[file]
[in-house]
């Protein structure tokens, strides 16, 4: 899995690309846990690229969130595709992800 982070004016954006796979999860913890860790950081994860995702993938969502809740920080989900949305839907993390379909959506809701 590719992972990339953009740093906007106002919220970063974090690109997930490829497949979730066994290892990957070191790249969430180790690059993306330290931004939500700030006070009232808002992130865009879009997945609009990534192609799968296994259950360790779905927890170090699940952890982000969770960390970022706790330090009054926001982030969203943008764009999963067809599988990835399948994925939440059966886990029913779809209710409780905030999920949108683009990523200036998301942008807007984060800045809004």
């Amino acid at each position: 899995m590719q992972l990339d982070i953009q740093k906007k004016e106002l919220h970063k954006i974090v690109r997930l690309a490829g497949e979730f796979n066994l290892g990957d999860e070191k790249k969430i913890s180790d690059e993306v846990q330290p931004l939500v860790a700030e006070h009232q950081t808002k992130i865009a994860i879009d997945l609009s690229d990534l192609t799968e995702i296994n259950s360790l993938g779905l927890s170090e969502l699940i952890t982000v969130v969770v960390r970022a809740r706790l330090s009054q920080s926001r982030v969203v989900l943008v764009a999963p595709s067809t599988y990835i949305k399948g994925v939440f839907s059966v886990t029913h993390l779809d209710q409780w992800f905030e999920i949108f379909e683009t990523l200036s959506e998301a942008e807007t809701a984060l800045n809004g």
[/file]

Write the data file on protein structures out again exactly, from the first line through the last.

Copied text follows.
[in-house]
């Protein structure tokens, strides 16, 4: 899995690309846990690229969130595709992800 982070004016954006796979999860913890860790950081994860995702993938969502809740920080989900949305839907993390379909959506809701 590719992972990339953009740093906007106002919220970063974090690109997930490829497949979730066994290892990957070191790249969430180790690059993306330290931004939500700030006070009232808002992130865009879009997945609009990534192609799968296994259950360790779905927890170090699940952890982000969770960390970022706790330090009054926001982030969203943008764009999963067809599988990835399948994925939440059966886990029913779809209710409780905030999920949108683009990523200036998301942008807007984060800045809004």
């Amino acid at each position: 899995m590719q992972l990339d982070i953009q740093k906007k004016e106002l919220h970063k954006i974090v690109r997930l690309a490829g497949e979730f796979n066994l290892g990957d999860e070191k790249k969430i913890s180790d690059e993306v846990q330290p931004l939500v860790a700030e006070h009232q950081t808002k992130i865009a994860i879009d997945l609009s690229d990534l192609t799968e995702i296994n259950s360790l993938g779905l927890s170090e969502l699940i952890t982000v969130v969770v960390r970022a809740r706790l330090s009054q920080s926001r982030v969203v989900l943008v764009a999963p595709s067809t599988y990835i949305k399948g994925v939440f839907s059966v886990t029913h993390l779809d209710q409780w992800f905030e999920i949108f379909e683009t990523l200036s959506e998301a942008e807007t809701a984060l800045n809004g």